Practice report: A building-block win, Dwight's All-Star beef

Monday afternoon in El Segundo, Calif., with the monkey of the first win finally off their backs, the Los Angeles Lakers were a collectively spirited bunch. Before practice was opened to the media, hoots, hollers and general enthusiasm could be heard on the other side of the wall separating the media room from the gym. Afterward, players and Lakers coach Mike Brown expressed elation at not having to discuss their win column's goose egg, as well as the potential for building upon the victory.

"It wasn't a sigh of relief for me," Brown said of the win. "It was a thing to help us continue to believe. Our guys were determined. I told them going into this that it wouldn't be easy and that it's a process. I told them we'll get bumped in the head a few times. I told them they had to handle the adversity they face the right way and it'll make us stronger later. It might make it tough what we go through now. But it will make us stronger in a seven-game series and we drop two in a row.

“Our resolve was great to see. More than anything else, it helps this group continue to believe that what we're doing is right for us."

Speaking of adversity, for the immediate future the Lakers will have to find ways to win without Steve Nash at the helm. Steve Blake and Darius Morris obviously can't hold a candle to the two-time MVP at peak efficiency, but the two have held down the fort reasonably well with Canada's favorite son sidelined. Brown expressed plenty of confidence in the duo, particularly since he wants to keep the goals simple.

"The guys we're playing now, in Blake and Morris, have some of the best feet in the league at that spot," Brown said. "They're going to have to get up and work the ball. Not to get steals but to take time off the clock and try to disjoint our opponent a little bit. Those guys did that perfectly last night. They brought the ball up the floor and didn't turn it over and did their job defensively.

"Offensively, the biggest thing is to keep us organized. If at all possible, we need low turnover numbers from those guys. We need them to be able to keep us organized. Both Blake and Morris did a fantastic job with that. Morris being a young guy and not playing much, he had a possession out there where he pushed the ball and the floor balance wasn't there. He brought the ball back out and put his hand out, like this, to calm everyone down. He got us into our offense and got a great look after moving the ball. Stuff like that has to be a big thing for the point guards."

Dwight Howard has been frequently repeating his coach's "bigger picture" mantra, so it was no surprise to hear him downplay any heavy significance to the win. (As he noted with a chuckle, the Lakers have 78 more games to play during the regular season.) During the winless doldrums, he'd been doing his best to keep the mood appropriately light as possible. Kobe was predictably more of the "bad cop," and Howard thinks their leadership styles mesh well.

"I think it's my job to make sure the team is always upbeat," Howard said with a smile. "I think having me and Kobe [around], I think we always make sure that we're focused. But at the same time, we're playing basketball for a living, so let's have fun while we do it."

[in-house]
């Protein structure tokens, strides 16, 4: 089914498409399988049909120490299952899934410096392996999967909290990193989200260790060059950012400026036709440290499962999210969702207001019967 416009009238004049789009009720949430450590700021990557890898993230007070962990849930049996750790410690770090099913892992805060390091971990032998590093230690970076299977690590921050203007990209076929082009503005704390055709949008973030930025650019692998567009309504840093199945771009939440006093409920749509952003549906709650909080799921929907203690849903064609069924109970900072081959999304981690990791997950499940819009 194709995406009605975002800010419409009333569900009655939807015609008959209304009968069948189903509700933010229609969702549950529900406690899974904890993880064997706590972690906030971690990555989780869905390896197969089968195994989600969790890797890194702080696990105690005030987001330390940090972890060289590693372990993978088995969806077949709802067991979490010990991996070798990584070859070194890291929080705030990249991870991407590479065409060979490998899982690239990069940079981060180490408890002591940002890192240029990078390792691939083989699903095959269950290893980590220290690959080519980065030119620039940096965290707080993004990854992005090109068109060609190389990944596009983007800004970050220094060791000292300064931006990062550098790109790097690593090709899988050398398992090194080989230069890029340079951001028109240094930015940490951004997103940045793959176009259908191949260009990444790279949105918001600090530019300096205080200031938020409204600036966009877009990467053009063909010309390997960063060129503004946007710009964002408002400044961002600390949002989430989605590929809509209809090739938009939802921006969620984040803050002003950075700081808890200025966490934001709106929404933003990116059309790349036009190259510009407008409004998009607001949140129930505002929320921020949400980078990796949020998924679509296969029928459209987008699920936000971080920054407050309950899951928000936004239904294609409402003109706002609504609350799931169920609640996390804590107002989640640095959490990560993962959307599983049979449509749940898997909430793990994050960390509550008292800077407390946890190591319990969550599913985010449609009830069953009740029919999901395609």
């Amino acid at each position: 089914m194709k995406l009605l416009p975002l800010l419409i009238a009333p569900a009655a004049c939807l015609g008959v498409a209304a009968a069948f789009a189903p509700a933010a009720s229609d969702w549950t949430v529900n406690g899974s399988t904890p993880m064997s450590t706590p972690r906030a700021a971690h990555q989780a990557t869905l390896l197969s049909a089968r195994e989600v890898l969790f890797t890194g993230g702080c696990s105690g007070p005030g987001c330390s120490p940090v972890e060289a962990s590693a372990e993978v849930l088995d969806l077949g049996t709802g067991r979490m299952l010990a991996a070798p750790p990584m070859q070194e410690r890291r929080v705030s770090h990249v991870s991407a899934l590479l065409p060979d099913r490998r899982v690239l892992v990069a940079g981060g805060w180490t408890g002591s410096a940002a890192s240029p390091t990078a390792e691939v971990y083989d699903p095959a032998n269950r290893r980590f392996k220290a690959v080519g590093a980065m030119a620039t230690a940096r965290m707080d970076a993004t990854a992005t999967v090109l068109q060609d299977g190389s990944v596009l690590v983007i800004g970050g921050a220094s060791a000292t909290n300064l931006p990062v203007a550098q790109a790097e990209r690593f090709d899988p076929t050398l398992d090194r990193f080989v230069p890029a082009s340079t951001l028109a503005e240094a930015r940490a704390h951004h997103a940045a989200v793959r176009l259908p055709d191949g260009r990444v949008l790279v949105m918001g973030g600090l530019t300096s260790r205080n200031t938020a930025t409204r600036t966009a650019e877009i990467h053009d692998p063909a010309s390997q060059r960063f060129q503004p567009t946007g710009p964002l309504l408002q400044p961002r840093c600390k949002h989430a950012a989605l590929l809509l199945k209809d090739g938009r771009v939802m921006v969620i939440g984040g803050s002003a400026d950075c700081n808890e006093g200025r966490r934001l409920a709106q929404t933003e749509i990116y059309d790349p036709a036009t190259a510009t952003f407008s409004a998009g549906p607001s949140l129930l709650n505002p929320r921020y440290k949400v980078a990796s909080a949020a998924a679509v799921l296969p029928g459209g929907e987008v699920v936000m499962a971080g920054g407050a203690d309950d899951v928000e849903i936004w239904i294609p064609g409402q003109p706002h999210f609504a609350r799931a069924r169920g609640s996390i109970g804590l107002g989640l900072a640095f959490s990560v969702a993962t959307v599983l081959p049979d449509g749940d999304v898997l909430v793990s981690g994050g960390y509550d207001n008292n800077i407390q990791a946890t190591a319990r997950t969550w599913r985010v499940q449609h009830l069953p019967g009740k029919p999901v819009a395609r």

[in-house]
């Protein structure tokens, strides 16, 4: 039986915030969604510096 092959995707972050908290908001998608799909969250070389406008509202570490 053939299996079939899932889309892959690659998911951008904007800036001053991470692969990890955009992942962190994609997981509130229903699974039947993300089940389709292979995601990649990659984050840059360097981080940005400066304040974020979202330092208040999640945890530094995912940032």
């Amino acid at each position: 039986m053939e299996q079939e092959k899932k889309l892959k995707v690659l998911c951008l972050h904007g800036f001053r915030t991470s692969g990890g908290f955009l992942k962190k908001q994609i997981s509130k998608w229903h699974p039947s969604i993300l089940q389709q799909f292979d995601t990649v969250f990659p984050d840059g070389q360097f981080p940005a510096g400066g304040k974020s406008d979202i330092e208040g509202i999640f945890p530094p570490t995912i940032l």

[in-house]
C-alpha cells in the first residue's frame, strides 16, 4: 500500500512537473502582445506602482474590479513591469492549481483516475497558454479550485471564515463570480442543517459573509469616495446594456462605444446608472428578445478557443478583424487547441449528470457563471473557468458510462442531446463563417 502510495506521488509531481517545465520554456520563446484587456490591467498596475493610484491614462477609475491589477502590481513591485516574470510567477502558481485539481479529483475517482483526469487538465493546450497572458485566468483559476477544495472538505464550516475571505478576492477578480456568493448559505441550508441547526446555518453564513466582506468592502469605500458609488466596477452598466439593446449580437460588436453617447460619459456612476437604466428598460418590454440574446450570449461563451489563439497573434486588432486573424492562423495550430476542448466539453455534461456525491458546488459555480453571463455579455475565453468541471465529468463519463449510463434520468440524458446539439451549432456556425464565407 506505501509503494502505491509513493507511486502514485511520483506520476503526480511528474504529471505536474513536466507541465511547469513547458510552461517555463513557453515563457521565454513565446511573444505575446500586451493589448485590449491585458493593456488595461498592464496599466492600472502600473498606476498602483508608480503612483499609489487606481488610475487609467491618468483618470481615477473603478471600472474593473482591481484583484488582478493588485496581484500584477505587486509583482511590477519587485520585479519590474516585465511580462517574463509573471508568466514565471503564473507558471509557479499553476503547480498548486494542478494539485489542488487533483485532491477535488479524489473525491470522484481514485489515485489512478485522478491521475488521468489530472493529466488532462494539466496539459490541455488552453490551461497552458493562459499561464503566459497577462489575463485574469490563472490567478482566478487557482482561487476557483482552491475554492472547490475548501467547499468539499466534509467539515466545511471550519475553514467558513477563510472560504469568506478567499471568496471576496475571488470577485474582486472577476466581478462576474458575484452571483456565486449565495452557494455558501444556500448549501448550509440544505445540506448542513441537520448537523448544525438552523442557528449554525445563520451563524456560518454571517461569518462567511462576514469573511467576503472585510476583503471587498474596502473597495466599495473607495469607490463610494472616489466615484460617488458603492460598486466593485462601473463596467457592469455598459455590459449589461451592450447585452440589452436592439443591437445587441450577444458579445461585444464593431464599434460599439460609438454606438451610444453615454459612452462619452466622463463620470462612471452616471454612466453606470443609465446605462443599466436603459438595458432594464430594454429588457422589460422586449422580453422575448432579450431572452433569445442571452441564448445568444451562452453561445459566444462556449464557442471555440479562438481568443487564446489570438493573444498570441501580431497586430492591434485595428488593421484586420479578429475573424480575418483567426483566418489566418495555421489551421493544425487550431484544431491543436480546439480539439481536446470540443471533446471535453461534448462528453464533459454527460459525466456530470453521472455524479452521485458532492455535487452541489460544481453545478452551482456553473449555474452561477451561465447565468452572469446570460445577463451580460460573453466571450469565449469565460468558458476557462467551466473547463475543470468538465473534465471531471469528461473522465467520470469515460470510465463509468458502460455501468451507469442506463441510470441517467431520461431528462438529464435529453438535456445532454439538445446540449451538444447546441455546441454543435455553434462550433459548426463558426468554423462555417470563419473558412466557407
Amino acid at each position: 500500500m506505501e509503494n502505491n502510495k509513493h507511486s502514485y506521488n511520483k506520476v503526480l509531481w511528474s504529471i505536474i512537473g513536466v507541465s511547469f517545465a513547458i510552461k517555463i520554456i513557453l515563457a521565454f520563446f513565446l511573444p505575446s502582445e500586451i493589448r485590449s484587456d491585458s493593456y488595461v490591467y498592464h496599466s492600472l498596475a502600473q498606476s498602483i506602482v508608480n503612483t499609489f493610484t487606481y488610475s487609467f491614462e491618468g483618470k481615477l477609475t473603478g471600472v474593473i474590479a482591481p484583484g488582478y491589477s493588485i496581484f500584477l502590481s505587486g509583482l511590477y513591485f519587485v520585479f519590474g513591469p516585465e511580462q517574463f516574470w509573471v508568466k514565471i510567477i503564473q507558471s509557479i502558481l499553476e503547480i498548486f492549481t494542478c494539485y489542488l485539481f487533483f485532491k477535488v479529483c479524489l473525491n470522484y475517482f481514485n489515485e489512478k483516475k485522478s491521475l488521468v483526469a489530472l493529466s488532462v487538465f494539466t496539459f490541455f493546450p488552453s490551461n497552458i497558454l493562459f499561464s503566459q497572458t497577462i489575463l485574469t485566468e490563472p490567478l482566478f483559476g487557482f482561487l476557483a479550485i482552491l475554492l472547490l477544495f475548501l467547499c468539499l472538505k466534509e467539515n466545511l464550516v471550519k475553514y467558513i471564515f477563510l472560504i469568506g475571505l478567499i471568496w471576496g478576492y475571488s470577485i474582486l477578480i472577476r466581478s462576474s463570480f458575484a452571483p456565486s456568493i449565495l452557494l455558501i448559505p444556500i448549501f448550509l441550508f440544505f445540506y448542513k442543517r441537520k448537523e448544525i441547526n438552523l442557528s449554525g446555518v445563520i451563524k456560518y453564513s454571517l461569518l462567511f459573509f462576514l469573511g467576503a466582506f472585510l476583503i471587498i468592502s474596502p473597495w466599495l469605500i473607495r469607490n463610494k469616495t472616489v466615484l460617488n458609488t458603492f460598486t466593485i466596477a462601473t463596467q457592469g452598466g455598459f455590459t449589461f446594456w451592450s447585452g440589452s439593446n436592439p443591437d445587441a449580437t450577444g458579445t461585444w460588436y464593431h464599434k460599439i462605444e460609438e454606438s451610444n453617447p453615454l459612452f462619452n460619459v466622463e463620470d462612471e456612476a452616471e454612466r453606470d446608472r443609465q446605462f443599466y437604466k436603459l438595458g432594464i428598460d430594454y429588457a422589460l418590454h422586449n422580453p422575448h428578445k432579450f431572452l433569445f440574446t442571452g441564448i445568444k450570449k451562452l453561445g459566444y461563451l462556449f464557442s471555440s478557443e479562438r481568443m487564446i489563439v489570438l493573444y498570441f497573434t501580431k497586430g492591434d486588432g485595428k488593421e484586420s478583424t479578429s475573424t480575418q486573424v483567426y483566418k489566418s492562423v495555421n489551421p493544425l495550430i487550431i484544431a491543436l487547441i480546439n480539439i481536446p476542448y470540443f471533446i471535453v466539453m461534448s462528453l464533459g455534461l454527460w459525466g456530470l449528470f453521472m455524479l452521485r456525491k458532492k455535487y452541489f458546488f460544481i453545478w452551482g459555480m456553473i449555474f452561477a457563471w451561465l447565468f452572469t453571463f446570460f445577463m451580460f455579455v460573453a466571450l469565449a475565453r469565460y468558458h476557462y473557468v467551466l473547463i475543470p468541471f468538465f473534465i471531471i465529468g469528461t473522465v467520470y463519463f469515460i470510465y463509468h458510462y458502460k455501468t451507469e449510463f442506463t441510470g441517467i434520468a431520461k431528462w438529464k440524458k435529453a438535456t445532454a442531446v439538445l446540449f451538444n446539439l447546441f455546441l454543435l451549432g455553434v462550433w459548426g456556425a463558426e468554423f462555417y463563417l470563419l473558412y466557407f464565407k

What doesn't trickle Dwight, however, is the new, center-less All-Star ballot. To some, the decision to simply nominate three frontcourt players, rather than specifically designate two "forwards" and one "center," is an acknowledgement of the positional fluidity of today's NBA, in which traditional labels don't necessarily fit. (Just ask the Miami Heat.) To Howard, it's a knock on the league's current crop of centers and the position itself, and he doesn't like it.

"I don't like it at all," Howard grumbled. "We work just as hard as anybody else. I don't think it's fair to take away a position which has been here for life. You need a center on the court. So I don't think it's right. That's like taking away a guard. That's how I feel."

As Howard also noted, the game has evolved in a way that it no longer has centers to simply backing down opponents and clogging the middle. They often operate in the high to mid-post, launch the occasional 3-pointer and put the ball on the floor. Yes, that bucks tradition, but it also theoretically creates a more well-rounded player.

"You look at some of the guys playing center, they're jumping out of the gym," Howard said. "And they're athletic, shooting the ball well. Moving around. It's a totally different game than it was back then, so I don't feel it's right to take away a position that we all work so hard at trying to make it better, trying to make it a point of emphasis for younger generations to come back and want to play center. The game is evolving. They teach you now you gotta have more than just a back-to-basket game. You gotta be able to face up and shoot and move the defense."

Hearing Dwight, you got the sense he believes big men are being scorned rather than celebrated for widening their skills. To some degree, he's probably taking the new ballots too personally. I have no doubt this change was in large part a response to the relatively shallow pool of great centers as compared to small forwards and power forwards. Therefore, "frontcourt" offers a nice workaround.

But Dwight isn’t the problem, nor would anybody ever accuse him of being an unworthy All-Star. Dude's a perennial -- and rightful -- lock to receive a nod. Still, the guy takes a lot of pride not just in being a great player, but being a great center, especially as he's now part of a franchise that set the standard in the middle.

At the end of the day, I don't think Howard has much to worry about. But it was pretty cool to see him stick up for his fellow 5s.